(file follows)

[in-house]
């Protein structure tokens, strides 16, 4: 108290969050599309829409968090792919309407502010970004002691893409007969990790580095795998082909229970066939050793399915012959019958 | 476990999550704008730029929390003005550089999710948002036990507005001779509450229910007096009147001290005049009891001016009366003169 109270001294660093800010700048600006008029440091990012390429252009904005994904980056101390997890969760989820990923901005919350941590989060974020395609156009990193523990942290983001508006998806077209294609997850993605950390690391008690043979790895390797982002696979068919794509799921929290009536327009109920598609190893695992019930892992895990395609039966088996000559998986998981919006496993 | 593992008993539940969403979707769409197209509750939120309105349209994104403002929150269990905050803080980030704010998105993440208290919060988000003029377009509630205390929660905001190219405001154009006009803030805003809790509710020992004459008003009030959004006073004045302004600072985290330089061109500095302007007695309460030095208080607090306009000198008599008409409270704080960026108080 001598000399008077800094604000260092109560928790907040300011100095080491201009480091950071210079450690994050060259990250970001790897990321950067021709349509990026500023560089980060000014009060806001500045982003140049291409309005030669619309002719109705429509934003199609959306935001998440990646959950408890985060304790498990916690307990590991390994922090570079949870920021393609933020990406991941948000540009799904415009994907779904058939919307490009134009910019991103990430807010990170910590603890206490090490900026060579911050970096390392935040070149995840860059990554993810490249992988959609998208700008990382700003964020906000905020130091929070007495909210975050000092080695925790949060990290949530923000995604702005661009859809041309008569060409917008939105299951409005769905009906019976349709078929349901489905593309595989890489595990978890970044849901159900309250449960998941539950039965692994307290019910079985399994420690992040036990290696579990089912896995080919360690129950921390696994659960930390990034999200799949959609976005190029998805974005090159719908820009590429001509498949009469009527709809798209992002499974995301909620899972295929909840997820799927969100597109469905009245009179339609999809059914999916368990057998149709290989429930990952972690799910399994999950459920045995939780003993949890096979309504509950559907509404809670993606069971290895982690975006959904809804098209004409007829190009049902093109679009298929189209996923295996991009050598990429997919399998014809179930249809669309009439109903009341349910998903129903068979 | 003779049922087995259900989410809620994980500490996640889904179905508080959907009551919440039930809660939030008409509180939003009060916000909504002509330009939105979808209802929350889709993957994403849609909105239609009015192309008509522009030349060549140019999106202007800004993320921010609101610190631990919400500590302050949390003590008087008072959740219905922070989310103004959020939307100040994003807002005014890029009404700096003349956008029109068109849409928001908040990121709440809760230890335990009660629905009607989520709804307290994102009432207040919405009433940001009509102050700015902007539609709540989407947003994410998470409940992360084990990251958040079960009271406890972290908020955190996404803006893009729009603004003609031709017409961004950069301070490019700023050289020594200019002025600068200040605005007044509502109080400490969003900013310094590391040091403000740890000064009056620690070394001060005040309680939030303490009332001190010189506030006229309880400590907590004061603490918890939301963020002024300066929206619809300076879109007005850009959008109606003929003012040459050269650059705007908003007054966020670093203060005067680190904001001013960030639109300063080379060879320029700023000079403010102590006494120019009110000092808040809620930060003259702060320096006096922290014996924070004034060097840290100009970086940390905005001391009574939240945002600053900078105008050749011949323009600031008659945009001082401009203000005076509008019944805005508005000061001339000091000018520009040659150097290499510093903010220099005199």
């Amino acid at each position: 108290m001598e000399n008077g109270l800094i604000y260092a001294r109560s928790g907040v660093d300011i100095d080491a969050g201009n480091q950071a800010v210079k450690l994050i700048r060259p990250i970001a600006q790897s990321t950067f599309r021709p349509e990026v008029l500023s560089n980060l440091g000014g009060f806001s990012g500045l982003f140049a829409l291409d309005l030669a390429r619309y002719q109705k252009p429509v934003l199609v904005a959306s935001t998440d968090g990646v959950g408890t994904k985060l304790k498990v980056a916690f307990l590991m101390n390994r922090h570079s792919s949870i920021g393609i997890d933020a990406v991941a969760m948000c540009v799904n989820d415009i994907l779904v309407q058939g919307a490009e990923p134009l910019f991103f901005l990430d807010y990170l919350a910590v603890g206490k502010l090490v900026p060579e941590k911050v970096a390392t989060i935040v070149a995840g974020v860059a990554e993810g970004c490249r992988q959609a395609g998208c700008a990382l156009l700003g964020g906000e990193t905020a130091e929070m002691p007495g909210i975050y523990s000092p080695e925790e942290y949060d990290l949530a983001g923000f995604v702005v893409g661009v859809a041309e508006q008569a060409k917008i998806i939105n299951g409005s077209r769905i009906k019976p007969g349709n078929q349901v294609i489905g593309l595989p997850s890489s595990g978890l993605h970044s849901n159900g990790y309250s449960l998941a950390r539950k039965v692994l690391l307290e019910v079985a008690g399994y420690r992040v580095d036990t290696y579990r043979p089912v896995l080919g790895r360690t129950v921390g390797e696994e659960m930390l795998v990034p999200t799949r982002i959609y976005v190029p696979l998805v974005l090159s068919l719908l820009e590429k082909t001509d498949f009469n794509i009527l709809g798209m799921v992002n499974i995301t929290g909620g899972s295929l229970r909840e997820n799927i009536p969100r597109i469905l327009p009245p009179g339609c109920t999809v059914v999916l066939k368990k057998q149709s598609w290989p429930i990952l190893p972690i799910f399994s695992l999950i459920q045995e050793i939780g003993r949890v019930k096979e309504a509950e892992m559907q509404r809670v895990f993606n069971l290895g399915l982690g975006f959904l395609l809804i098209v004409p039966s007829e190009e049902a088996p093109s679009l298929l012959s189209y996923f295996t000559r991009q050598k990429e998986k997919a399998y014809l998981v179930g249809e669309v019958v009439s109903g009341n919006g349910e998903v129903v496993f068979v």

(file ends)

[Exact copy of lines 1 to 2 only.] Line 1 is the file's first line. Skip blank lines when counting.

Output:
[in-house]
């Protein structure tokens, strides 16, 4: 108290969050599309829409968090792919309407502010970004002691893409007969990790580095795998082909229970066939050793399915012959019958 | 476990999550704008730029929390003005550089999710948002036990507005001779509450229910007096009147001290005049009891001016009366003169 109270001294660093800010700048600006008029440091990012390429252009904005994904980056101390997890969760989820990923901005919350941590989060974020395609156009990193523990942290983001508006998806077209294609997850993605950390690391008690043979790895390797982002696979068919794509799921929290009536327009109920598609190893695992019930892992895990395609039966088996000559998986998981919006496993 | 593992008993539940969403979707769409197209509750939120309105349209994104403002929150269990905050803080980030704010998105993440208290919060988000003029377009509630205390929660905001190219405001154009006009803030805003809790509710020992004459008003009030959004006073004045302004600072985290330089061109500095302007007695309460030095208080607090306009000198008599008409409270704080960026108080 001598000399008077800094604000260092109560928790907040300011100095080491201009480091950071210079450690994050060259990250970001790897990321950067021709349509990026500023560089980060000014009060806001500045982003140049291409309005030669619309002719109705429509934003199609959306935001998440990646959950408890985060304790498990916690307990590991390994922090570079949870920021393609933020990406991941948000540009799904415009994907779904058939919307490009134009910019991103990430807010990170910590603890206490090490900026060579911050970096390392935040070149995840860059990554993810490249992988959609998208700008990382700003964020906000905020130091929070007495909210975050000092080695925790949060990290949530923000995604702005661009859809041309008569060409917008939105299951409005769905009906019976349709078929349901489905593309595989890489595990978890970044849901159900309250449960998941539950039965692994307290019910079985399994420690992040036990290696579990089912896995080919360690129950921390696994659960930390990034999200799949959609976005190029998805974005090159719908820009590429001509498949009469009527709809798209992002499974995301909620899972295929909840997820799927969100597109469905009245009179339609999809059914999916368990057998149709290989429930990952972690799910399994999950459920045995939780003993949890096979309504509950559907509404809670993606069971290895982690975006959904809804098209004409007829190009049902093109679009298929189209996923295996991009050598990429997919399998014809179930249809669309009439109903009341349910998903129903068979 | 003779049922087995259900989410809620994980500490996640889904179905508080959907009551919440039930809660939030008409509180939003009060916000909504002509330009939105979808209802929350889709993957994403849609909105239609009015192309008509522009030349060549140019999106202007800004993320921010609101610190631990919400500590302050949390003590008087008072959740219905922070989310103004959020939307100040994003807002005014890029009404700096003349956008029109068109849409928001908040990121709440809760230890335990009660629905009607989520709804307290994102009432207040919405009433940001009509102050700015902007539609709540989407947003994410998470409940992360084990990251958040079960009271406890972290908020955190996404803006893009729009603004003609031709017409961004950069301070490019700023050289020594200019002025600068200040605005007044509502109080400490969003900013310094590391040091403000740890000064009056620690070394001060005040309680939030303490009332001190010189506030006229309880400590907590004061603490918890939301963020002024300066929206619809300076879109007005850009959008109606003929003012040459050269650059705007908003007054966020670093203060005067680190904001001013960030639109300063080379060879320029700023000079403010102590006494120019009110000092808040809620930060003259702060320096006096922290014996924070004034060097840290100009970086940390905005001391009574939240945002600053900078105008050749011949323009600031008659945009001082401009203000005076509008019944805005508005000061001339000091000018520009040659150097290499510093903010220099005199």